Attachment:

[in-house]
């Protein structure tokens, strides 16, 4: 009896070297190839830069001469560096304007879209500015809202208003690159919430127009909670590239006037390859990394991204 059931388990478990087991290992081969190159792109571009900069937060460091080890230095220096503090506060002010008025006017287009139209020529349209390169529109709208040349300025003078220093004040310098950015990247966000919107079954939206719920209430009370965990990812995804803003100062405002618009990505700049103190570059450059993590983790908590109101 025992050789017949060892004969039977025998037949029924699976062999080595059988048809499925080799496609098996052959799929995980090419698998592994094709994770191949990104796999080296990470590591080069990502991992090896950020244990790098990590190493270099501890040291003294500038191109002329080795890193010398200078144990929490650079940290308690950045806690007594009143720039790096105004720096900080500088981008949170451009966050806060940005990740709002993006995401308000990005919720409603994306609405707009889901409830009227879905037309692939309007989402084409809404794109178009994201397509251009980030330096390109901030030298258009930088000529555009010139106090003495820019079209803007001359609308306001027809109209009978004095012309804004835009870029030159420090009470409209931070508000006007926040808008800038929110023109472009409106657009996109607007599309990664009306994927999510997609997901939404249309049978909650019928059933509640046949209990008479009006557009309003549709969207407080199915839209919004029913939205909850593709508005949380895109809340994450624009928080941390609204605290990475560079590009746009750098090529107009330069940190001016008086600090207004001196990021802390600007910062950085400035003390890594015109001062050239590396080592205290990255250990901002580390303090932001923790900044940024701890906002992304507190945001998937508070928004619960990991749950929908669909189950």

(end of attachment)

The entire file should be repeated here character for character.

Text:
[in-house]
């Protein structure tokens, strides 16, 4: 009896070297190839830069001469560096304007879209500015809202208003690159919430127009909670590239006037390859990394991204 059931388990478990087991290992081969190159792109571009900069937060460091080890230095220096503090506060002010008025006017287009139209020529349209390169529109709208040349300025003078220093004040310098950015990247966000919107079954939206719920209430009370965990990812995804803003100062405002618009990505700049103190570059450059993590983790908590109101 025992050789017949060892004969039977025998037949029924699976062999080595059988048809499925080799496609098996052959799929995980090419698998592994094709994770191949990104796999080296990470590591080069990502991992090896950020244990790098990590190493270099501890040291003294500038191109002329080795890193010398200078144990929490650079940290308690950045806690007594009143720039790096105004720096900080500088981008949170451009966050806060940005990740709002993006995401308000990005919720409603994306609405707009889901409830009227879905037309692939309007989402084409809404794109178009994201397509251009980030330096390109901030030298258009930088000529555009010139106090003495820019079209803007001359609308306001027809109209009978004095012309804004835009870029030159420090009470409209931070508000006007926040808008800038929110023109472009409106657009996109607007599309990664009306994927999510997609997901939404249309049978909650019928059933509640046949209990008479009006557009309003549709969207407080199915839209919004029913939205909850593709508005949380895109809340994450624009928080941390609204605290990475560079590009746009750098090529107009330069940190001016008086600090207004001196990021802390600007910062950085400035003390890594015109001062050239590396080592205290990255250990901002580390303090932001923790900044940024701890906002992304507190945001998937508070928004619960990991749950929908669909189950």